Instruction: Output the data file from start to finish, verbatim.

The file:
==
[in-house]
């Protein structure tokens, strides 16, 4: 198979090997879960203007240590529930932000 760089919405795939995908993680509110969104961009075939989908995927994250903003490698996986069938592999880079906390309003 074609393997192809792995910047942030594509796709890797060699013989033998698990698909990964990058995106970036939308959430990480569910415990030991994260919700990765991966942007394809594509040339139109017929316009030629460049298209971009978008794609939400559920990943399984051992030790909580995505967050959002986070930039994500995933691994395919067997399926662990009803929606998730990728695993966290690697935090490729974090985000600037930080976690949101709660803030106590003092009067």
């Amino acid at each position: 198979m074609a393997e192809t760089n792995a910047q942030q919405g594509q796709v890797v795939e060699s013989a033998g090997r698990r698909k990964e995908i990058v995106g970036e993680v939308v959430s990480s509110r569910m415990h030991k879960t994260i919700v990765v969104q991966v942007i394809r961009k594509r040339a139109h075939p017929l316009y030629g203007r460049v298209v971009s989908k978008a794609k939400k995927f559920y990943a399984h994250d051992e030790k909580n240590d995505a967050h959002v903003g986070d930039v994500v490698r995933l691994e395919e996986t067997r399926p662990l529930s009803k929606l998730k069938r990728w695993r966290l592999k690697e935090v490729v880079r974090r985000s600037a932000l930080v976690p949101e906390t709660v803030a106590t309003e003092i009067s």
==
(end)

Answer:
[in-house]
């Protein structure tokens, strides 16, 4: 198979090997879960203007240590529930932000 760089919405795939995908993680509110969104961009075939989908995927994250903003490698996986069938592999880079906390309003 074609393997192809792995910047942030594509796709890797060699013989033998698990698909990964990058995106970036939308959430990480569910415990030991994260919700990765991966942007394809594509040339139109017929316009030629460049298209971009978008794609939400559920990943399984051992030790909580995505967050959002986070930039994500995933691994395919067997399926662990009803929606998730990728695993966290690697935090490729974090985000600037930080976690949101709660803030106590003092009067």
């Amino acid at each position: 198979m074609a393997e192809t760089n792995a910047q942030q919405g594509q796709v890797v795939e060699s013989a033998g090997r698990r698909k990964e995908i990058v995106g970036e993680v939308v959430s990480s509110r569910m415990h030991k879960t994260i919700v990765v969104q991966v942007i394809r961009k594509r040339a139109h075939p017929l316009y030629g203007r460049v298209v971009s989908k978008a794609k939400k995927f559920y990943a399984h994250d051992e030790k909580n240590d995505a967050h959002v903003g986070d930039v994500v490698r995933l691994e395919e996986t067997r399926p662990l529930s009803k929606l998730k069938r990728w695993r966290l592999k690697e935090v490729v880079r974090r985000s600037a932000l930080v976690p949101e906390t709660v803030a106590t309003e003092i009067s």